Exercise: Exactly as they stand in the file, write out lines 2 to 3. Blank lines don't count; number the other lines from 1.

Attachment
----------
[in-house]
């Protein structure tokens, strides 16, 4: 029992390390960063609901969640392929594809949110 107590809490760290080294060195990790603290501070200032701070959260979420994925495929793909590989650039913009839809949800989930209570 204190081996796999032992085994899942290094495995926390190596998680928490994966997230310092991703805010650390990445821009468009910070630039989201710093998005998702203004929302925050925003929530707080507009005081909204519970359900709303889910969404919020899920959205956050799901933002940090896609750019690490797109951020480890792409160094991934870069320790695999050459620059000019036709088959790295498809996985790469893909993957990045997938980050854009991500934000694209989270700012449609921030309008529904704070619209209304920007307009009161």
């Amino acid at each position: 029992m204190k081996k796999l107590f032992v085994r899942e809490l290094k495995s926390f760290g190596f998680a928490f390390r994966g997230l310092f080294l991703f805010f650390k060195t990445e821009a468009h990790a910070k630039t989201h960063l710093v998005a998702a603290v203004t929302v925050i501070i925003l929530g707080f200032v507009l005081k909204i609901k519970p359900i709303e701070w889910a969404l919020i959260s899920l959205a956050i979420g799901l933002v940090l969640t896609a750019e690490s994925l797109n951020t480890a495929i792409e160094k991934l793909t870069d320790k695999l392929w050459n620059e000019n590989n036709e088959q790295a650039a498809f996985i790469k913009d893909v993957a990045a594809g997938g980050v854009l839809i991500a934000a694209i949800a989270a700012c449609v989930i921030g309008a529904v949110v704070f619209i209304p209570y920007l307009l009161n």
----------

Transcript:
């Protein structure tokens, strides 16, 4: 029992390390960063609901969640392929594809949110 107590809490760290080294060195990790603290501070200032701070959260979420994925495929793909590989650039913009839809949800989930209570 204190081996796999032992085994899942290094495995926390190596998680928490994966997230310092991703805010650390990445821009468009910070630039989201710093998005998702203004929302925050925003929530707080507009005081909204519970359900709303889910969404919020899920959205956050799901933002940090896609750019690490797109951020480890792409160094991934870069320790695999050459620059000019036709088959790295498809996985790469893909993957990045997938980050854009991500934000694209989270700012449609921030309008529904704070619209209304920007307009009161």
């Amino acid at each position: 029992m204190k081996k796999l107590f032992v085994r899942e809490l290094k495995s926390f760290g190596f998680a928490f390390r994966g997230l310092f080294l991703f805010f650390k060195t990445e821009a468009h990790a910070k630039t989201h960063l710093v998005a998702a603290v203004t929302v925050i501070i925003l929530g707080f200032v507009l005081k909204i609901k519970p359900i709303e701070w889910a969404l919020i959260s899920l959205a956050i979420g799901l933002v940090l969640t896609a750019e690490s994925l797109n951020t480890a495929i792409e160094k991934l793909t870069d320790k695999l392929w050459n620059e000019n590989n036709e088959q790295a650039a498809f996985i790469k913009d893909v993957a990045a594809g997938g980050v854009l839809i991500a934000a694209i949800a989270a700012c449609v989930i921030g309008a529904v949110v704070f619209i209304p209570y920007l307009l009161n």